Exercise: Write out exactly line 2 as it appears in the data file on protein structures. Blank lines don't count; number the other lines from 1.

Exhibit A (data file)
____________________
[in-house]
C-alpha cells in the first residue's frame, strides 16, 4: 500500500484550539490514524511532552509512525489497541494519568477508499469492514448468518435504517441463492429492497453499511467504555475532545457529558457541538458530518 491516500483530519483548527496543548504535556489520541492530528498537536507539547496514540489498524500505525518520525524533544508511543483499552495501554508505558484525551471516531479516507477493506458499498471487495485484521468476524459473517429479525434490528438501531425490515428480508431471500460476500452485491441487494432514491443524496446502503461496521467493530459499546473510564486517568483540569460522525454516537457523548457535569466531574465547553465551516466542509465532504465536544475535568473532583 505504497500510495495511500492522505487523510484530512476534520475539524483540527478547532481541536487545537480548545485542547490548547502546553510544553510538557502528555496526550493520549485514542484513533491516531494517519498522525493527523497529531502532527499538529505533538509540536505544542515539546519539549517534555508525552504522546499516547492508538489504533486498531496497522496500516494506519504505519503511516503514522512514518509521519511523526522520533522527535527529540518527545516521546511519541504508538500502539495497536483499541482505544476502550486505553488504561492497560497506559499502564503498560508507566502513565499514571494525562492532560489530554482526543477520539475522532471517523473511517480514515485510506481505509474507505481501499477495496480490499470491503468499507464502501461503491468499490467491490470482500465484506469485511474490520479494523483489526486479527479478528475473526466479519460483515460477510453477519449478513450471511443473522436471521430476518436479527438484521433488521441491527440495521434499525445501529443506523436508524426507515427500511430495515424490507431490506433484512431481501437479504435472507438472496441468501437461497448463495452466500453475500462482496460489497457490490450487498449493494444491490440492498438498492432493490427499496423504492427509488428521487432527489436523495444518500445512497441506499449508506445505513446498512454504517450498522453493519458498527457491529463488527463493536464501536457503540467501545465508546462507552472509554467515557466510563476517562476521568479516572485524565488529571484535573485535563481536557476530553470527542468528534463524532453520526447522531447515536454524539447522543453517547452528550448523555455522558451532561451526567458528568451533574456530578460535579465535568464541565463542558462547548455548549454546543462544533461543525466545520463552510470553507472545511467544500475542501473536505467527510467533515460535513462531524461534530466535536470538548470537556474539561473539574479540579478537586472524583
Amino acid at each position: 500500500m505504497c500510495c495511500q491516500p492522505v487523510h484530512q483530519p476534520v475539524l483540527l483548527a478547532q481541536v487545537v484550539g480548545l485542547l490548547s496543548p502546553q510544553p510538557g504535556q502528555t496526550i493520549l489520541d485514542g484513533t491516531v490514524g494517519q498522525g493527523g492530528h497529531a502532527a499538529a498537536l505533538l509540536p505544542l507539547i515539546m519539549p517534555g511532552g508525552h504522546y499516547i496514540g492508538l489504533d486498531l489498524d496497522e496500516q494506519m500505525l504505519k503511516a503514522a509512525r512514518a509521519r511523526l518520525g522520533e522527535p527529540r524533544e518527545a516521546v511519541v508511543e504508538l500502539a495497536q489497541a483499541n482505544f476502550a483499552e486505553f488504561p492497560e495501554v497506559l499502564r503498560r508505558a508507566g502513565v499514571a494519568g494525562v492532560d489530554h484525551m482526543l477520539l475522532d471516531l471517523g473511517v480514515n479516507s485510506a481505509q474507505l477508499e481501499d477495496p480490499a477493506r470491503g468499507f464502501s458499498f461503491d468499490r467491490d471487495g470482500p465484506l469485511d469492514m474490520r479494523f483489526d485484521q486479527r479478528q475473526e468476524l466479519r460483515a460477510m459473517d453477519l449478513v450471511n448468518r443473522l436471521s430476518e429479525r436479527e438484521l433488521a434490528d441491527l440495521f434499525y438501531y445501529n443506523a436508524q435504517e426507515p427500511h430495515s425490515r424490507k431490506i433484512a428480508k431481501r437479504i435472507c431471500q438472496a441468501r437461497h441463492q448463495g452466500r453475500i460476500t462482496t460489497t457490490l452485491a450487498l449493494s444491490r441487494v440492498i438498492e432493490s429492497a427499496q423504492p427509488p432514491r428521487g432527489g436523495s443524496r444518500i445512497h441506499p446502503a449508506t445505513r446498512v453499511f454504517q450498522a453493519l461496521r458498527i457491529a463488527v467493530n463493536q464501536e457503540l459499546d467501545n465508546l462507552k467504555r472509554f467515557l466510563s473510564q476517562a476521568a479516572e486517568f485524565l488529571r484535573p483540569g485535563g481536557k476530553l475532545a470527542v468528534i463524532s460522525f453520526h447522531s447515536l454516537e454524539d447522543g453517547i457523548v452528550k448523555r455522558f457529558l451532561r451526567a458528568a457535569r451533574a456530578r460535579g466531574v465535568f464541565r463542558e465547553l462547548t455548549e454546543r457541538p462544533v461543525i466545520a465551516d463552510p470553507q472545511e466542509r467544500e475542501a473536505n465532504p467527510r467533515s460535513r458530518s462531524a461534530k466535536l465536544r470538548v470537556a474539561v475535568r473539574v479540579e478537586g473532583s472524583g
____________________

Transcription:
C-alpha cells in the first residue's frame, strides 16, 4: 500500500484550539490514524511532552509512525489497541494519568477508499469492514448468518435504517441463492429492497453499511467504555475532545457529558457541538458530518 491516500483530519483548527496543548504535556489520541492530528498537536507539547496514540489498524500505525518520525524533544508511543483499552495501554508505558484525551471516531479516507477493506458499498471487495485484521468476524459473517429479525434490528438501531425490515428480508431471500460476500452485491441487494432514491443524496446502503461496521467493530459499546473510564486517568483540569460522525454516537457523548457535569466531574465547553465551516466542509465532504465536544475535568473532583 505504497500510495495511500492522505487523510484530512476534520475539524483540527478547532481541536487545537480548545485542547490548547502546553510544553510538557502528555496526550493520549485514542484513533491516531494517519498522525493527523497529531502532527499538529505533538509540536505544542515539546519539549517534555508525552504522546499516547492508538489504533486498531496497522496500516494506519504505519503511516503514522512514518509521519511523526522520533522527535527529540518527545516521546511519541504508538500502539495497536483499541482505544476502550486505553488504561492497560497506559499502564503498560508507566502513565499514571494525562492532560489530554482526543477520539475522532471517523473511517480514515485510506481505509474507505481501499477495496480490499470491503468499507464502501461503491468499490467491490470482500465484506469485511474490520479494523483489526486479527479478528475473526466479519460483515460477510453477519449478513450471511443473522436471521430476518436479527438484521433488521441491527440495521434499525445501529443506523436508524426507515427500511430495515424490507431490506433484512431481501437479504435472507438472496441468501437461497448463495452466500453475500462482496460489497457490490450487498449493494444491490440492498438498492432493490427499496423504492427509488428521487432527489436523495444518500445512497441506499449508506445505513446498512454504517450498522453493519458498527457491529463488527463493536464501536457503540467501545465508546462507552472509554467515557466510563476517562476521568479516572485524565488529571484535573485535563481536557476530553470527542468528534463524532453520526447522531447515536454524539447522543453517547452528550448523555455522558451532561451526567458528568451533574456530578460535579465535568464541565463542558462547548455548549454546543462544533461543525466545520463552510470553507472545511467544500475542501473536505467527510467533515460535513462531524461534530466535536470538548470537556474539561473539574479540579478537586472524583